Critical Importance of Social Interaction in Online Courses

Lynn ZimmermannBy Lynn Zimmerman
Editor, Teacher Education

Tom Preskett’s article, There’s Blended Learning and There’s Blended Learning!, made two points in particular that started me thinking about group dynamics and how this plays out in face-to-face, hybrid, and online classes. First he said that in one model of hybrid courses “The course is explained, participants get to know each other, and bonds are formed.” Then later he commented: “Give a student in 2010 the alternative and F2F wins most of the time.”

I think that forming bonds is one of the necessary elements for success in hybrid and online courses, and this ability to form bonds is related to students’ preference, or not, for face-to-face. In some cases, the course’s success does not depend on whether the students form bonds – an introductory chemistry course of 300 students being lectured to in an auditorium comes to mind.  However, for a course that is conducted seminar-style or in which the goal is for students to work collaboratively, creating bonds can be critical to success.

Online discussions have the potential for being effective seminars and forums for collaborative learning; however, they are not always designed that way. Sometimes, the goal of the course is to effectively impart content in much the way face-to-face lectures do or correspondence courses did in the past. Online courses offer the opportunity for a much deeper and richer engagement with the materials, but the social aspects of group dynamics need to be taken into account for greater effectiveness.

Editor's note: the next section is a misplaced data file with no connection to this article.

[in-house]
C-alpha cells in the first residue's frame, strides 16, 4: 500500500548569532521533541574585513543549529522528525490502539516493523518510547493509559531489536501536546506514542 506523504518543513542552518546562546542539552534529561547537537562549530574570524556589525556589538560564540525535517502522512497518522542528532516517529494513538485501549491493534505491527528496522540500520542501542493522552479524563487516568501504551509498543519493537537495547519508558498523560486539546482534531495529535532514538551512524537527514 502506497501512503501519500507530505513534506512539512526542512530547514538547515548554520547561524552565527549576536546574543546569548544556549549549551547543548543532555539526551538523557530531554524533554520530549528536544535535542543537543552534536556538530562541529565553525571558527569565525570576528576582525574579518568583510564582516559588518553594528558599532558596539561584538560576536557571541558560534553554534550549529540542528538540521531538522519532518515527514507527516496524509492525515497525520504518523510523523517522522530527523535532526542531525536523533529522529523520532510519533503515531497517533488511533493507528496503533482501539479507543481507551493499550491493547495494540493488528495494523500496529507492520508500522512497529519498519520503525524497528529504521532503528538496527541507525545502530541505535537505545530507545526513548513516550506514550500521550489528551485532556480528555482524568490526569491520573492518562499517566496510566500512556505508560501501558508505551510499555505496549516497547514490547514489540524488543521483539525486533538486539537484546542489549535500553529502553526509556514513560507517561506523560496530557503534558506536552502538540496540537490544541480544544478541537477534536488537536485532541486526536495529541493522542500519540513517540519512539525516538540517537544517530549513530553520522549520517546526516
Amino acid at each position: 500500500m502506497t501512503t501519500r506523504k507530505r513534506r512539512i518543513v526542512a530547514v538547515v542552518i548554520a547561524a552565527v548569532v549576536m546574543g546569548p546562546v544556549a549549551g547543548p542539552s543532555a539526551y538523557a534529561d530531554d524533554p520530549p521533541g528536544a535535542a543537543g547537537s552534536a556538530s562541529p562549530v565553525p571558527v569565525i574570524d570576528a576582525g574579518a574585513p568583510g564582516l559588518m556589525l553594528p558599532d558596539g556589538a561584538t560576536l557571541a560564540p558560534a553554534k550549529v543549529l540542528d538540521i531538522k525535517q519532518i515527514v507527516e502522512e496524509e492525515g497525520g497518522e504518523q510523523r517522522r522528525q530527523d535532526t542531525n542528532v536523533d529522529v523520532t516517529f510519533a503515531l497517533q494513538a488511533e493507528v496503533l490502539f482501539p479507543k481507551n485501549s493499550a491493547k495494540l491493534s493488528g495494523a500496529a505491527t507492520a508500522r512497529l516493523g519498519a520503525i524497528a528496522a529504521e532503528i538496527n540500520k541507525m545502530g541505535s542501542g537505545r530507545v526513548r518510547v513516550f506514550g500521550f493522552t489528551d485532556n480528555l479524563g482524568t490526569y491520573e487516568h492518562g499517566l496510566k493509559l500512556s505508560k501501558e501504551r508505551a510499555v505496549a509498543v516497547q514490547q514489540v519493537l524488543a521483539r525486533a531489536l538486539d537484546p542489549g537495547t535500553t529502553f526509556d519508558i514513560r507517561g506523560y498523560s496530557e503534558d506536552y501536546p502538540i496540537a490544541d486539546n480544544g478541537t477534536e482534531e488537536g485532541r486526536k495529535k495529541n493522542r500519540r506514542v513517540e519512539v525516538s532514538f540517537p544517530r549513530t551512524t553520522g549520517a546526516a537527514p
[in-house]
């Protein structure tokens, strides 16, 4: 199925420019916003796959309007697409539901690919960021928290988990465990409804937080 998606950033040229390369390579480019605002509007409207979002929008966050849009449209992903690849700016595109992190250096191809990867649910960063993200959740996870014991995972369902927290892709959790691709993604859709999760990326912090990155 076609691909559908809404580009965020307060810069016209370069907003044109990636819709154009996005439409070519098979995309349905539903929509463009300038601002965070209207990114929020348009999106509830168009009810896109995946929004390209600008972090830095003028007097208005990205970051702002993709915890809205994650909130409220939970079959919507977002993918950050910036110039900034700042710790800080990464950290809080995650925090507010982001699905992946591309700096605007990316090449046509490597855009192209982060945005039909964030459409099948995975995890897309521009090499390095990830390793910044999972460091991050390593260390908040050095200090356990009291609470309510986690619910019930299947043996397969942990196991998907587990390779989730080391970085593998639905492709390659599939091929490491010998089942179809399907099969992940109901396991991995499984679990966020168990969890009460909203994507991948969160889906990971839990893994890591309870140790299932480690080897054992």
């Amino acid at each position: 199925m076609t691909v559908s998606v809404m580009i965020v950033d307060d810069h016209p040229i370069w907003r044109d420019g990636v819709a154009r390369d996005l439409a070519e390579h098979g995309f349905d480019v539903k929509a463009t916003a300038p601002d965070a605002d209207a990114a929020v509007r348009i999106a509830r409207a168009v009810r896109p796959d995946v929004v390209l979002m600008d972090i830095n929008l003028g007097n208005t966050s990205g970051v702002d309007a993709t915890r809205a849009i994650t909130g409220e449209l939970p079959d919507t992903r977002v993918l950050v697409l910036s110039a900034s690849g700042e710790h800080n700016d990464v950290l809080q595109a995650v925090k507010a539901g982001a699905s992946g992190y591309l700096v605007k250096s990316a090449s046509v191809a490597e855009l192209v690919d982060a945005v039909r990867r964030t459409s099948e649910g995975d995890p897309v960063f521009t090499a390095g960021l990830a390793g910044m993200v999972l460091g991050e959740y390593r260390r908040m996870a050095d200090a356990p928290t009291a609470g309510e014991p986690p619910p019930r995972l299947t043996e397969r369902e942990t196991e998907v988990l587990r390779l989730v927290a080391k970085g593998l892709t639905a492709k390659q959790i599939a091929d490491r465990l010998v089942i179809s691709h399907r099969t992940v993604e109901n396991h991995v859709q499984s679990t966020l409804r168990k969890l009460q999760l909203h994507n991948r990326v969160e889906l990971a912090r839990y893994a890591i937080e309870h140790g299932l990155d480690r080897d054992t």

For instance, I took some online courses with a professor whom I really liked, and I felt I got to know her. However, I felt no connection to the other students in the courses. There were several reasons for these feelings about connection. First, the teacher provided videotaped lectures of her courses. There were usually a few students “live” in the classroom, and although the courses were structured to be mostly lecture, the students participated and asked questions. Because I saw and heard the instructor and witnessed the interaction in the class, I felt I got to know the instructor and the other students. However, these “live” students were enrolled in the course a semester or two before so they were not the students who were “in the course” with me.

Also, the instructor set up the online portion so that there were no real discussions. The students were expected to read the material, watch the video, and post a response to questions or comments the instructor posed. There were no firm deadlines for the posts and no expectation that you read and/or respond to the comments of other students. Although I liked this instructor and learned a lot from her courses, and chose to take several courses with her, I never felt connected to the other students.